Lecture notes 19 Jan 2001 Per Kraulis
Making an alignment by hand is possible, but tedious. In some cases, when one has a lot of information about the proteins, such as active site residues, secondary structure, 3D structure, mutations, etc, it may still be necessary to make a manual alignment (or at least edit an alignment) to fit all the data. The available automatic methods may not be able to produce a good enough alignment in such cases.
Of course, we would like to have a completely automatic method to perform sequence alignment. The method of choice is based on so-called dynamic programming, which is a general algorithm for solving certain optimization problems. The word "programming" does not mean that it has to be a computer program; this is just mathematical jargon for using a fixed set of rules to arrive at a solution.
For any automatic method to work, we need to be explicit about the assumptions that should go into it. We therefore need to have an explicit scheme for the gap penalties and for the substitution matrix (see the previous page). The chosen gap penalties and substitution matrices are often collectively called the scoring scheme.
There are clearly many different possible scoring schemes. One may also complicate things further by allowing position-specific scores: If one knows from other sources (3D structure) that a gap should absolutely not be allowed in a certain part of a sequence, then the gap-open penalty could be set to a very high value in that part.
Given a scoring scheme, how does an alignment algorithm work? Let us use the classical Needleman-Wunsch-Sellers algorithm to demonstrate how a dynamic-programming algorithm can work. Please note that there are other variants of dynamic programming in sequence analysis.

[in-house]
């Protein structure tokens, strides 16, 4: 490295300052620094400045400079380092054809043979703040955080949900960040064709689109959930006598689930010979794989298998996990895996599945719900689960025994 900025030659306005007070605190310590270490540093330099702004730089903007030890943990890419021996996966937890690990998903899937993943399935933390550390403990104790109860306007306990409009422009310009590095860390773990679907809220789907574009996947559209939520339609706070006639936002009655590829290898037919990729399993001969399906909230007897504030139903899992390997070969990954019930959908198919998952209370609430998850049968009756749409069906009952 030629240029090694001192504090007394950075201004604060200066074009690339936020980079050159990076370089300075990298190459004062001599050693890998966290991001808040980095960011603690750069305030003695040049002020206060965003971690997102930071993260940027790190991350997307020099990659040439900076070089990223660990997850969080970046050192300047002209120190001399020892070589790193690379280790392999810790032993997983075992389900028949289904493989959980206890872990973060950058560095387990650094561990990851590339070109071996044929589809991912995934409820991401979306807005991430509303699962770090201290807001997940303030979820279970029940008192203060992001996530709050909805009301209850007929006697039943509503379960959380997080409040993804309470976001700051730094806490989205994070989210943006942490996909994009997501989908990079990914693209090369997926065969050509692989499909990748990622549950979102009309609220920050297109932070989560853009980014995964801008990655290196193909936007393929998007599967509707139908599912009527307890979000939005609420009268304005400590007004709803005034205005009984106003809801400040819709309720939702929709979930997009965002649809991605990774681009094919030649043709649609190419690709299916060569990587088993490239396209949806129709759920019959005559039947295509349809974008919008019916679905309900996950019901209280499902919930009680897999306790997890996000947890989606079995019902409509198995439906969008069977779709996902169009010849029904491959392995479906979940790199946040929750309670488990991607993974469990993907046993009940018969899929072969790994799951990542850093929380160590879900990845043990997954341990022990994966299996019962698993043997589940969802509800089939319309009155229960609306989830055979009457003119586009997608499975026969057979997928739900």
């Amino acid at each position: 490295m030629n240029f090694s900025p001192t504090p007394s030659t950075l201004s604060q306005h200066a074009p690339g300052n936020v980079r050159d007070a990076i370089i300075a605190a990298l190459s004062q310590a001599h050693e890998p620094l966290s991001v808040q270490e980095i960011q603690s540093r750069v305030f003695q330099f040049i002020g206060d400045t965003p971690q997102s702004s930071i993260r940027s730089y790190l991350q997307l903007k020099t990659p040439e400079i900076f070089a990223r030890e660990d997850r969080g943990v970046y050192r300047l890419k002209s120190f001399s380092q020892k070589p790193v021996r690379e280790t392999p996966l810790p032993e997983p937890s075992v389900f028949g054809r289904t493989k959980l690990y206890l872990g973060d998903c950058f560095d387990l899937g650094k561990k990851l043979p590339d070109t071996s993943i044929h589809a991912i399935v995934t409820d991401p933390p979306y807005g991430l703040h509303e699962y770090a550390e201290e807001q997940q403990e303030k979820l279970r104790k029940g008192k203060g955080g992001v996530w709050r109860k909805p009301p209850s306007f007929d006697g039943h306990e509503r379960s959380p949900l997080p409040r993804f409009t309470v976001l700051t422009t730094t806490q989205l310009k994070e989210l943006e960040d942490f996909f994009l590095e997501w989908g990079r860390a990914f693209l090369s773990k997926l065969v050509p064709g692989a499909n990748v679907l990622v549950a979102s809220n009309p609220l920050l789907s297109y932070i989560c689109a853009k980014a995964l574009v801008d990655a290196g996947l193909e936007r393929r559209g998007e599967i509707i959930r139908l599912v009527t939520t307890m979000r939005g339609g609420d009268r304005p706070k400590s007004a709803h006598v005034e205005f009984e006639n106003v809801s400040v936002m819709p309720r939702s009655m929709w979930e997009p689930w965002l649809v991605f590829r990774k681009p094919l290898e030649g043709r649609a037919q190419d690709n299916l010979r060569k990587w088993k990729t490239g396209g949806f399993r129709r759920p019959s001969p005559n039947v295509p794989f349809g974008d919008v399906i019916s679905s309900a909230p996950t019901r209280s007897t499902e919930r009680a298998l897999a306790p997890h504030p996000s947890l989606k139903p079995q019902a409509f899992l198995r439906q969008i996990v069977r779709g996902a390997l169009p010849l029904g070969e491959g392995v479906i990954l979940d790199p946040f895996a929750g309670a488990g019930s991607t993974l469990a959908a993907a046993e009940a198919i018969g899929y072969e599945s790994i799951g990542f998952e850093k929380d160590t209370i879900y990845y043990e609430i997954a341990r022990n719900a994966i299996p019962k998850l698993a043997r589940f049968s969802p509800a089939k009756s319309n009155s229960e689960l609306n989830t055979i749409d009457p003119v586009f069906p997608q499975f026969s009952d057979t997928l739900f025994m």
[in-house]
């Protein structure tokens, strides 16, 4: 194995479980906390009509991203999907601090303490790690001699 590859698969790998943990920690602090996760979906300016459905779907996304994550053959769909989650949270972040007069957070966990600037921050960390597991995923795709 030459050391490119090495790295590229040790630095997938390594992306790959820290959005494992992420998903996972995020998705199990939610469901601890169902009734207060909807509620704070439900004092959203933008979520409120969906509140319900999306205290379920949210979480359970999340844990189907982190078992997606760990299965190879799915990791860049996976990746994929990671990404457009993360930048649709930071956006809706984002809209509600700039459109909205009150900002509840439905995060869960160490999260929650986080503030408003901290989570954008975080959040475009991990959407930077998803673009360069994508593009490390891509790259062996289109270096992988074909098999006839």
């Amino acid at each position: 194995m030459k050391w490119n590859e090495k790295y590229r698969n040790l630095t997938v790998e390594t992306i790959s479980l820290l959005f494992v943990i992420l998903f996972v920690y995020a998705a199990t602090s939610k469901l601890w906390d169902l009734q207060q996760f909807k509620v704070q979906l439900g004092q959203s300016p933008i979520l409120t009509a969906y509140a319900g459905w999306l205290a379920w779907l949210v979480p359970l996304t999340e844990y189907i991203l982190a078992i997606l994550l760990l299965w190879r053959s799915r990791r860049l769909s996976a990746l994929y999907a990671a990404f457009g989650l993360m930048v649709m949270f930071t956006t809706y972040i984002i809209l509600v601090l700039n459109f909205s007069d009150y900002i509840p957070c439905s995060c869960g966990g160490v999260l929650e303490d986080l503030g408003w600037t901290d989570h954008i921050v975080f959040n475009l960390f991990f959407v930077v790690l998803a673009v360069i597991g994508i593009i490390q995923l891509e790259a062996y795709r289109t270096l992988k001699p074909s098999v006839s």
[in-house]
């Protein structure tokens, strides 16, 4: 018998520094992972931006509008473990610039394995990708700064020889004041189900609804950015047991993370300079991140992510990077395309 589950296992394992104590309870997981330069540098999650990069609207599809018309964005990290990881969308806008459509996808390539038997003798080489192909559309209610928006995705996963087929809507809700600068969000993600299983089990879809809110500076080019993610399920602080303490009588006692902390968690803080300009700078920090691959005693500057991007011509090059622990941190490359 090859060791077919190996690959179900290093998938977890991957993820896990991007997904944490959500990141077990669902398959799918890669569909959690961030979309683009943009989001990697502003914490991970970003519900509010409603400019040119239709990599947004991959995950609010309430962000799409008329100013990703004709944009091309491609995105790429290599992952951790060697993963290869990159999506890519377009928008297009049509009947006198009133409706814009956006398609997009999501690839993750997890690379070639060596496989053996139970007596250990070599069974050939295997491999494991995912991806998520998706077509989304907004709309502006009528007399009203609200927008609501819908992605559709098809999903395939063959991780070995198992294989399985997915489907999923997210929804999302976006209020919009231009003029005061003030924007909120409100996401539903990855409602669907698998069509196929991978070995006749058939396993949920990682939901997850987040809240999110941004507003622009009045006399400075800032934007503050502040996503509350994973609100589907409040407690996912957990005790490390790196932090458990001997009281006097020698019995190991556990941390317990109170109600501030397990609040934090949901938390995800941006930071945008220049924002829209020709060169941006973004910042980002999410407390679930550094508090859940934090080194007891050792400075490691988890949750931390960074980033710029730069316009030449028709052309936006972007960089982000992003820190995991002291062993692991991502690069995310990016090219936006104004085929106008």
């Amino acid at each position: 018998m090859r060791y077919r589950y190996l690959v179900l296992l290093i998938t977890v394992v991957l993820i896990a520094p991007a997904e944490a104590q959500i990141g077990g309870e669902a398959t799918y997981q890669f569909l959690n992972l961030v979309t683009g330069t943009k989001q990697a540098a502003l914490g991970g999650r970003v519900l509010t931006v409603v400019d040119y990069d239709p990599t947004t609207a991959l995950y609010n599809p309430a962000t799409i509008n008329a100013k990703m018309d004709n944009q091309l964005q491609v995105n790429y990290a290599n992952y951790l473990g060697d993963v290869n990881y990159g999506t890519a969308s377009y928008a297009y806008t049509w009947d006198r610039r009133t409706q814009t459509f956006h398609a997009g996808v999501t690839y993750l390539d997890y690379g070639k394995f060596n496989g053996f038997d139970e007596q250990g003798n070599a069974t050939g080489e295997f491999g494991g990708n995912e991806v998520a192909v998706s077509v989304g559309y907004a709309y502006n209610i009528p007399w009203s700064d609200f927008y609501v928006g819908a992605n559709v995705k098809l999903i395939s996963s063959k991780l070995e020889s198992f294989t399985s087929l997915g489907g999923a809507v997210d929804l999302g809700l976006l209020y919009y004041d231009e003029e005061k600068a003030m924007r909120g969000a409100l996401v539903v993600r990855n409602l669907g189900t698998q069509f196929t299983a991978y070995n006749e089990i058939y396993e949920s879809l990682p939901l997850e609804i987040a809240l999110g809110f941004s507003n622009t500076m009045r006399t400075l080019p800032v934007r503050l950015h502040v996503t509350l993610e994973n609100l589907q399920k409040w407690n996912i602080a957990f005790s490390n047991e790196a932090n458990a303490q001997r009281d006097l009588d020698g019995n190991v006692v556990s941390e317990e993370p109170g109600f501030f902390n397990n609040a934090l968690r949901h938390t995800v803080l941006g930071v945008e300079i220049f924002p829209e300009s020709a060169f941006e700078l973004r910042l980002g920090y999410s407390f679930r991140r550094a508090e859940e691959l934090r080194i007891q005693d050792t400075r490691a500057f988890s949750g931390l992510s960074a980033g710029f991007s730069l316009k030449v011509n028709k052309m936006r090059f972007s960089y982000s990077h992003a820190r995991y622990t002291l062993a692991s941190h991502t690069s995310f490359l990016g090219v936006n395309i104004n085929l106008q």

The Needleman-Wunsch-Sellers algorithm sets up a matrix where each sequence is placed along the sides of the matrix. Each element in the matrix represents the two residues of the sequences being aligned at that position. To calculate the score in every position (i, j) one looks at the alignment that has already been made up to that point, and finds the best way to continue. Having gone through the entire matrix in this way, one can go back and trace which way through the matrix gives the best alignment.
Let us use the following gap-penalty function, where k is the length of the gap, c_{open} the gap-open penalty constant, and c_{length} the gap-length penalty constant:
W(k) = c_{open} + c_{length} * k
The formulat describing the Needleman-Wunsch-Sellers method is recursive, and for the position (i, j) is as follows, where D is value of element (i, j) in the matrix and subst is the substitution matrix:
D_{i, j} = max { | D_{i - 1, j - 1} + subst(A_{i}, B_{j}) |
D_{i - 1, j - k} + W(k) (where k = 1, ..., j - 1) | |
D_{i - k, j - 1} + W(k) (where k = 1, ..., i - 1) |
After one has applied this to the matrix, one finds the optimal alignment by tracing backwards from the diagonal element backwards to the previous highest value, and so on.
I have found a good tutorial describing dynamic programming for sequence alignment of the Needleman-Wunsch variant. The tutorial was written by Eric C. Rouchka (Washington University in St. Louis), and walks through an example in detail.